"It Has Arrived": Uranium ETF Sees Record Inflows Amid Retail Buying Frenzy; Japan Hints At Restart Of Nuclear Power Plants

One week ago, and about a year after we turned bullish on the uranium sector which has more than doubled since despite Democrats' unwillingness to include uranium in their ESG umbrella...

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... we presented readers with a unique take from Harris Kupperman, who explained how the Sprott Physical Uranium Trust could serve as a springboard to substantial further gains not only in the price of uranium itself but also uranium-linked stocks and ETFs. Comparing its action to the positive feedback loop that emerged in the Grayscale Bitcoin Trust, which served as the springboard allowing bitcoin to rise from $10,000 a year ago to over $60,000 earlier this year, Kupperman said that the Sprott Trust had the potential to "upend" the illiquid uranium market by creating an actual physical shortage that would then translate to much higher prices, to wit:

The Sprott Physical Uranium Trust commonly (known as SRUUF), is the entity that has upended the uranium market. Since launching its ATM 13 days ago, it has acquired 2.7 million pounds of uraniumThis is an average daily rate in excess of 200,000 pounds or roughly a third of global production on an annual basis. If GBTC is the roadmap to follow, as the price of uranium begins to appreciate, the inflows into the trust should accelerate. Interestingly, there are plenty of other entities also purchasing physical uranium, uranium that utilities were counting on for their future needs. The squeeze is on.

As expected, the utilities are blissfully unaware. Surprised?? I’m not. Utilities are quasi-governmental agencies, managed by the types of fukwits who’d work at your local DMV, except they enjoy stock options. The fact that they’ve ignored the coming squeeze shouldn’t be surprising. Inevitably, they’ll demand rate increases to buy back this uranium–it’s not their money anyway. This is your bid at some point in the future.

Kupperman summarized his bullish thesis as follows: "Uranium is a small market at roughly $6.3 billion in annual consumption (180 million pounds at $35/lb). SPUT has raised approximately $85 million in the 13 days since the ATM went live. It’s hoovering up supply and is already struggling to procure pounds, as shown by their increasing cash balance—cash that they’re legally forced to spend. Something is going to give here, and I suspect it’s the price of uranium."

Since then, Uranium prices have risen as expected, while the price of both uranium stocks and the SRUUF has soared.

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And while gains in the price of physical uranium are welcome for commodity speculators and producers such as Cameco, what was really needed for the Uranium thesis to take off in the capital markets, was similar euphoria in paper Uranium, namely ETFs which track the sector. That's precisely what happened today.

As Bloomberg's in-house ETF expert Eric Balchunas writes, the Uranium ETF URNM is having the "biggest flow week of its life after a 50%(!) move up in less then 3wks." Indeed, URNM Is now up 82% YTD and 216% since launching 18mo ago. It's now about half a billion and trading over $10m/day regularly.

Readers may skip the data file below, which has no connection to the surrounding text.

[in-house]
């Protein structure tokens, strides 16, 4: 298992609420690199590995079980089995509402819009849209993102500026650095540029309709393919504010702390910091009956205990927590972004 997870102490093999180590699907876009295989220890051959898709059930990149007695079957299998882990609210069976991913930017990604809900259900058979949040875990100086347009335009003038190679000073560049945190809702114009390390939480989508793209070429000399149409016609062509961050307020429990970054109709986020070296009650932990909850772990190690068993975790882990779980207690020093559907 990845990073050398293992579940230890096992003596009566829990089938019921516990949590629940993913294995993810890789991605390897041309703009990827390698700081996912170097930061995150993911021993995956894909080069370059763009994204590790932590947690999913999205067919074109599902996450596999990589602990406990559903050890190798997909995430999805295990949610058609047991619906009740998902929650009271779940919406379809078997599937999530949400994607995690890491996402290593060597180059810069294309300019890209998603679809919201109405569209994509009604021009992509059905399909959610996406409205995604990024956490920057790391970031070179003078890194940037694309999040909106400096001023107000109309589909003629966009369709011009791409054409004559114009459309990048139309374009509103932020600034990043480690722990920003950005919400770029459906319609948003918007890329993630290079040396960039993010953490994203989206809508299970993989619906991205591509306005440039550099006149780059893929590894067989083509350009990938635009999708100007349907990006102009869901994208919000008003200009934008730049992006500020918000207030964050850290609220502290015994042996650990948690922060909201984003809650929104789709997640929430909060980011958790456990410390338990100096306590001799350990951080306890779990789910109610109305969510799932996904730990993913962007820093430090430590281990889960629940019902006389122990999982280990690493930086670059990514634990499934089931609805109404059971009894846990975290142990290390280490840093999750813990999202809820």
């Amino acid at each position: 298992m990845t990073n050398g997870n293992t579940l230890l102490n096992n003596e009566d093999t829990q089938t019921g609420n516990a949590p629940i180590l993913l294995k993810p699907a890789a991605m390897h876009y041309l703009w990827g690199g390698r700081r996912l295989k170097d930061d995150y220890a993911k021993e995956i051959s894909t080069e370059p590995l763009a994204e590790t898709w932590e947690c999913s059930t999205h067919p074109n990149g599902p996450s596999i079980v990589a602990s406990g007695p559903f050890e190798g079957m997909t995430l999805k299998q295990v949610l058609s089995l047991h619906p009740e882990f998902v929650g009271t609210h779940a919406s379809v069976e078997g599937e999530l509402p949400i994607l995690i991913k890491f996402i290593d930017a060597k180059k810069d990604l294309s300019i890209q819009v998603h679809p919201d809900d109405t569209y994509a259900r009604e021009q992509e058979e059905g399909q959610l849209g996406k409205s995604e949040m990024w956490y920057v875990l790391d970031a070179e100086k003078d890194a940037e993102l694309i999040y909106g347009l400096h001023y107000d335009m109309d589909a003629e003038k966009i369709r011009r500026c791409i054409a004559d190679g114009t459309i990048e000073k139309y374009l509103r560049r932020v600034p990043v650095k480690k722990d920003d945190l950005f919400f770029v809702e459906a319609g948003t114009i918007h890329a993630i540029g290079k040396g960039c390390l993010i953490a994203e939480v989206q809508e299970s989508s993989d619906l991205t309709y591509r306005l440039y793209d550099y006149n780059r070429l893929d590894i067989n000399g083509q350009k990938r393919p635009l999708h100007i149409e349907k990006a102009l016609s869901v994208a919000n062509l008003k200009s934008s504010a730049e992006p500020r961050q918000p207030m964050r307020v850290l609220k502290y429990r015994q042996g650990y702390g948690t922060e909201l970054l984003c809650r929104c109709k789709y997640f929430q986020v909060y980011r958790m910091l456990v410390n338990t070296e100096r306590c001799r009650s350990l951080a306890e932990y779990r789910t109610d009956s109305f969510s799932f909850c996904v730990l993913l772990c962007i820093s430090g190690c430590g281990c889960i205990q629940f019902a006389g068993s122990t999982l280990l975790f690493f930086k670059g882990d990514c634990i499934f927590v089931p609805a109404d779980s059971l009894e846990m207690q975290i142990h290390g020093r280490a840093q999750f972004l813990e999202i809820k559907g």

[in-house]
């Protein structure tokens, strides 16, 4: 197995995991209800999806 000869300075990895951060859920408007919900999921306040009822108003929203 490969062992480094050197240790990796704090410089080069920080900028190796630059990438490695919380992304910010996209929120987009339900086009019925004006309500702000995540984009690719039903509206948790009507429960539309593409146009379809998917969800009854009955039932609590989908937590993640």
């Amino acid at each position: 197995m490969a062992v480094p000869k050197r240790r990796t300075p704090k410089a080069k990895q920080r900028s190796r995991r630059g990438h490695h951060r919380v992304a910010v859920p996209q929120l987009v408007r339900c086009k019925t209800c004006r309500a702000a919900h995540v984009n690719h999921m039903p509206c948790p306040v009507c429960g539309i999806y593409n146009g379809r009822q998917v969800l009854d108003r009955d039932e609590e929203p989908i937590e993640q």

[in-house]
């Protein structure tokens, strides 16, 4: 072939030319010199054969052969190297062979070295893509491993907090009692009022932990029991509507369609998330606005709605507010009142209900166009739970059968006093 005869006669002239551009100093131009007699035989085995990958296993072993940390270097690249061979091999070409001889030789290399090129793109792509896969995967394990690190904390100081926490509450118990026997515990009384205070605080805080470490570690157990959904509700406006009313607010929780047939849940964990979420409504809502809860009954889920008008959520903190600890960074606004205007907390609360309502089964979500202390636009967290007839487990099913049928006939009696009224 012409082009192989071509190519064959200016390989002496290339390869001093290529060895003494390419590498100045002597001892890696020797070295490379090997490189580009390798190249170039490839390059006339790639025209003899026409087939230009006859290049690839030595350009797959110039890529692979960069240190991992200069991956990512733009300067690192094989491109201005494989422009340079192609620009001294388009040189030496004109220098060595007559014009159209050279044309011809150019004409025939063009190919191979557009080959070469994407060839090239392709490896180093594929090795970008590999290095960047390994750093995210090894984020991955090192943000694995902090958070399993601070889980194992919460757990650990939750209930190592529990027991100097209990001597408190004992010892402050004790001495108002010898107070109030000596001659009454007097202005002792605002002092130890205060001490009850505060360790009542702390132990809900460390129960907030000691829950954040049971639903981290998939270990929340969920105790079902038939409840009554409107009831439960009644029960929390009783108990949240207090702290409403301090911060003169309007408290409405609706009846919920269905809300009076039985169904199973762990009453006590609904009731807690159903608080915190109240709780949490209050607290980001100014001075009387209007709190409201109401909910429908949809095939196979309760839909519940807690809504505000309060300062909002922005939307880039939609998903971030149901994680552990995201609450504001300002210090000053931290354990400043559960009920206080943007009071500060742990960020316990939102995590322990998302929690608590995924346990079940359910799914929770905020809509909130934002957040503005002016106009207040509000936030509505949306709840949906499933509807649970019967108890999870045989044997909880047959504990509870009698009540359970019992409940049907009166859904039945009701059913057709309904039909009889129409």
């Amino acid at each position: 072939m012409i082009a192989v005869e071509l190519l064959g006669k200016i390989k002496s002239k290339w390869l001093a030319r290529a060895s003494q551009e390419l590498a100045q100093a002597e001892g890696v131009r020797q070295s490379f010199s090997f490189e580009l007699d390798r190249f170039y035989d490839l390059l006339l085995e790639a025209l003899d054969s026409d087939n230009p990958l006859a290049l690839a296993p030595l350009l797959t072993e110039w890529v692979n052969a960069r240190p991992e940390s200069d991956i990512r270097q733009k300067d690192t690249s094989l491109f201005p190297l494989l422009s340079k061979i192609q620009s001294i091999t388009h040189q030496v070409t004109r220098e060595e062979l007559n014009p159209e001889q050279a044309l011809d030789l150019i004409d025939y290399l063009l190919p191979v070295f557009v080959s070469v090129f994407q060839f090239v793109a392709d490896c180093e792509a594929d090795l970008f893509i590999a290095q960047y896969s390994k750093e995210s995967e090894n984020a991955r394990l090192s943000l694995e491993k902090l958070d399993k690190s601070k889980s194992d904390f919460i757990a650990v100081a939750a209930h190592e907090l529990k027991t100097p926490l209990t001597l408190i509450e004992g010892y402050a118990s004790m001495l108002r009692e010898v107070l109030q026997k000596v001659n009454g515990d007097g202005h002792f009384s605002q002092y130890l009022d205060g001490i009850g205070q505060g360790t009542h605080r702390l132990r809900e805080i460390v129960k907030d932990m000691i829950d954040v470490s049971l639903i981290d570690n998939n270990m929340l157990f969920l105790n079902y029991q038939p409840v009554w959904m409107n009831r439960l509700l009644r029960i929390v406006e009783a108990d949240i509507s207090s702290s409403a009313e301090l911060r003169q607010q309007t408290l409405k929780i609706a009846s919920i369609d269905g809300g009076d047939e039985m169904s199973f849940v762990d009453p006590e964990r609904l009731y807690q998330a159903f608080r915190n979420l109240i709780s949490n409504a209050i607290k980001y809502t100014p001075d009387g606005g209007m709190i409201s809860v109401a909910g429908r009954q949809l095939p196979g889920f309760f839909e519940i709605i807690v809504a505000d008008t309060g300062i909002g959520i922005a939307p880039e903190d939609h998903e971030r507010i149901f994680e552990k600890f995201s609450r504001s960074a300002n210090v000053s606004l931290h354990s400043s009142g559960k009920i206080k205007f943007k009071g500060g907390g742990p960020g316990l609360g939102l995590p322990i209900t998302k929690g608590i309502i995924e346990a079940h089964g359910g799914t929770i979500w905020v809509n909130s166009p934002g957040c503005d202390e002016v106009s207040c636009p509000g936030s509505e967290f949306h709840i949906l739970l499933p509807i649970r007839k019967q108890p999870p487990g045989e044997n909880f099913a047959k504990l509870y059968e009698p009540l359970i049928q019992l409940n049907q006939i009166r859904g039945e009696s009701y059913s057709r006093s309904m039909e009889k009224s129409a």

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As Balchunas summarized, "In short, it has arrived."

But while the mass retail investor has clearly discovered uranium on the "ETF table", and more upside is assured if the SRUUF mechanism described above accelerates and especially if the upward momentum is picked up by the reddit day trading army, another far bigger catalyst looms which few have noticed.

On Wednesday, shares of Japanese utility companies surged after Taro Kono, the administrative reform minister and the most likely candidate to replace Yoshihide Suga as prime minister said Japan needs to restart nuclear power plantsin order to realize its goal of achieving carbon neutrality by 2050.

"It's necessary to some extent to restart nuclear plants that are confirmed to be safe, as we aim for carbon neutrality," Kono, currently regulatory reform minister, told reporters according to Japan Times.

"Basically, our priority is to increase the use of renewable energy sources, but it would be possible to use nuclear plants whose safety is confirmed for now if there are power supply shortages," Kono said, adding that while "nuclear plants will disappear eventually, I'm not saying that they should be scrapped immediately, like tomorrow or next year."

Taro Kono

The comments are notable as Kono had been a vocal opponent of nuclear power in the past; some renewable energy stocks have surged on bets that he’ll win the race to become Japan’s next prime minister. And once the world realizes what a Japanese restart of NPPs would mean for uranium demand, uranium stocks could double from here purely on uranium supply/demand dynamics, returning to levels last seen before the 2011 Fukushima disaster which mothballed Japan's nuclear energy.

And if that wasn't enough, Sanae Takaichi, a former internal affairs minister who is also gunning for the newly vacant prime minister position, said that she would make small modular reactors a national project, read: more uranium demand. The comment was made during Wednesday’s press conference when she announced her formal bid for LDP leadership.

In short, after years of being left for dead, the uranium sector is not only vastly outperforming the broader market but its upside from here could be dramatic.

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Bindi Dhaduk 1 year ago Member's comment

Doesn’t mass inflow of retail usually signal the peak?